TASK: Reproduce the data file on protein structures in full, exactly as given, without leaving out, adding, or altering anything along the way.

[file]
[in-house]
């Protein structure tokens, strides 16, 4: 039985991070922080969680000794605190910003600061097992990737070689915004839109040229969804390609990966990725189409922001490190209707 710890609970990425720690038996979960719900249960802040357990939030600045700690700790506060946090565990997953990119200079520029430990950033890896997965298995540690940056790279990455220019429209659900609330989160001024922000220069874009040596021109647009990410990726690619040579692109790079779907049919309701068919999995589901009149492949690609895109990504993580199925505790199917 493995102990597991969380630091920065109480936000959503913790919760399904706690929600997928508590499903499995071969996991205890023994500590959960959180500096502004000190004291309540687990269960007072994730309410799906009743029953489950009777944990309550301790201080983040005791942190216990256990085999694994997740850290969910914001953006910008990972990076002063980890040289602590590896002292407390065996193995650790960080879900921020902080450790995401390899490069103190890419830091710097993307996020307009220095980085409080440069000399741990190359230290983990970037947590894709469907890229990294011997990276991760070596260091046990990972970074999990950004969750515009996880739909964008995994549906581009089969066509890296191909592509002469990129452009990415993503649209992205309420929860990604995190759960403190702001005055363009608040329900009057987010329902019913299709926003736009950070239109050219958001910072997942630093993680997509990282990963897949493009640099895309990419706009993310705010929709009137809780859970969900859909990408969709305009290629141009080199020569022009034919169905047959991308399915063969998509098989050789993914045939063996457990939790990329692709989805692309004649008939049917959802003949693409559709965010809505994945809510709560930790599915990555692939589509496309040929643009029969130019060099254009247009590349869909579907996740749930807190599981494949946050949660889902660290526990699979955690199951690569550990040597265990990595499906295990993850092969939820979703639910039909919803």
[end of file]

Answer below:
[in-house]
């Protein structure tokens, strides 16, 4: 039985991070922080969680000794605190910003600061097992990737070689915004839109040229969804390609990966990725189409922001490190209707 710890609970990425720690038996979960719900249960802040357990939030600045700690700790506060946090565990997953990119200079520029430990950033890896997965298995540690940056790279990455220019429209659900609330989160001024922000220069874009040596021109647009990410990726690619040579692109790079779907049919309701068919999995589901009149492949690609895109990504993580199925505790199917 493995102990597991969380630091920065109480936000959503913790919760399904706690929600997928508590499903499995071969996991205890023994500590959960959180500096502004000190004291309540687990269960007072994730309410799906009743029953489950009777944990309550301790201080983040005791942190216990256990085999694994997740850290969910914001953006910008990972990076002063980890040289602590590896002292407390065996193995650790960080879900921020902080450790995401390899490069103190890419830091710097993307996020307009220095980085409080440069000399741990190359230290983990970037947590894709469907890229990294011997990276991760070596260091046990990972970074999990950004969750515009996880739909964008995994549906581009089969066509890296191909592509002469990129452009990415993503649209992205309420929860990604995190759960403190702001005055363009608040329900009057987010329902019913299709926003736009950070239109050219958001910072997942630093993680997509990282990963897949493009640099895309990419706009993310705010929709009137809780859970969900859909990408969709305009290629141009080199020569022009034919169905047959991308399915063969998509098989050789993914045939063996457990939790990329692709989805692309004649008939049917959802003949693409559709965010809505994945809510709560930790599915990555692939589509496309040929643009029969130019060099254009247009590349869909579907996740749930807190599981494949946050949660889902660290526990699979955690199951690569550990040597265990990595499906295990993850092969939820979703639910039909919803």